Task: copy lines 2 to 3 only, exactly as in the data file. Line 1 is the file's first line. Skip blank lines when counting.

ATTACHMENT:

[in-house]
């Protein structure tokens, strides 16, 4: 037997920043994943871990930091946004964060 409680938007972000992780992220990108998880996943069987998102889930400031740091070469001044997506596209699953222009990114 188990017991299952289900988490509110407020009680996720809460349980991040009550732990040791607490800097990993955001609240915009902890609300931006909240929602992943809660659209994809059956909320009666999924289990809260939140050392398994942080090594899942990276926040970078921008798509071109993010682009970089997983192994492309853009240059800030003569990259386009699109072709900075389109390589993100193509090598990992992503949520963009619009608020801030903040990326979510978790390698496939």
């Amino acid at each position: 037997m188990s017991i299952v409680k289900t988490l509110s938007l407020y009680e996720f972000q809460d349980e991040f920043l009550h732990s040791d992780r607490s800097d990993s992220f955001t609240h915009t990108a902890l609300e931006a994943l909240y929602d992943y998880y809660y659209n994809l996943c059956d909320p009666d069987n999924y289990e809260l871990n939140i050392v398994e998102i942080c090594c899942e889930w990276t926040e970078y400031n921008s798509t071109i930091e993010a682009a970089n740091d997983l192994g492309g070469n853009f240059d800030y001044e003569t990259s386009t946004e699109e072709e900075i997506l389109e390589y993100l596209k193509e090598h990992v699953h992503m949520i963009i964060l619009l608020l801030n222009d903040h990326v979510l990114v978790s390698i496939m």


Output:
């Protein structure tokens, strides 16, 4: 037997920043994943871990930091946004964060 409680938007972000992780992220990108998880996943069987998102889930400031740091070469001044997506596209699953222009990114 188990017991299952289900988490509110407020009680996720809460349980991040009550732990040791607490800097990993955001609240915009902890609300931006909240929602992943809660659209994809059956909320009666999924289990809260939140050392398994942080090594899942990276926040970078921008798509071109993010682009970089997983192994492309853009240059800030003569990259386009699109072709900075389109390589993100193509090598990992992503949520963009619009608020801030903040990326979510978790390698496939």
């Amino acid at each position: 037997m188990s017991i299952v409680k289900t988490l509110s938007l407020y009680e996720f972000q809460d349980e991040f920043l009550h732990s040791d992780r607490s800097d990993s992220f955001t609240h915009t990108a902890l609300e931006a994943l909240y929602d992943y998880y809660y659209n994809l996943c059956d909320p009666d069987n999924y289990e809260l871990n939140i050392v398994e998102i942080c090594c899942e889930w990276t926040e970078y400031n921008s798509t071109i930091e993010a682009a970089n740091d997983l192994g492309g070469n853009f240059d800030y001044e003569t990259s386009t946004e699109e072709e900075i997506l389109e390589y993100l596209k193509e090598h990992v699953h992503m949520i963009i964060l619009l608020l801030n222009d903040h990326v979510l990114v978790s390698i496939m």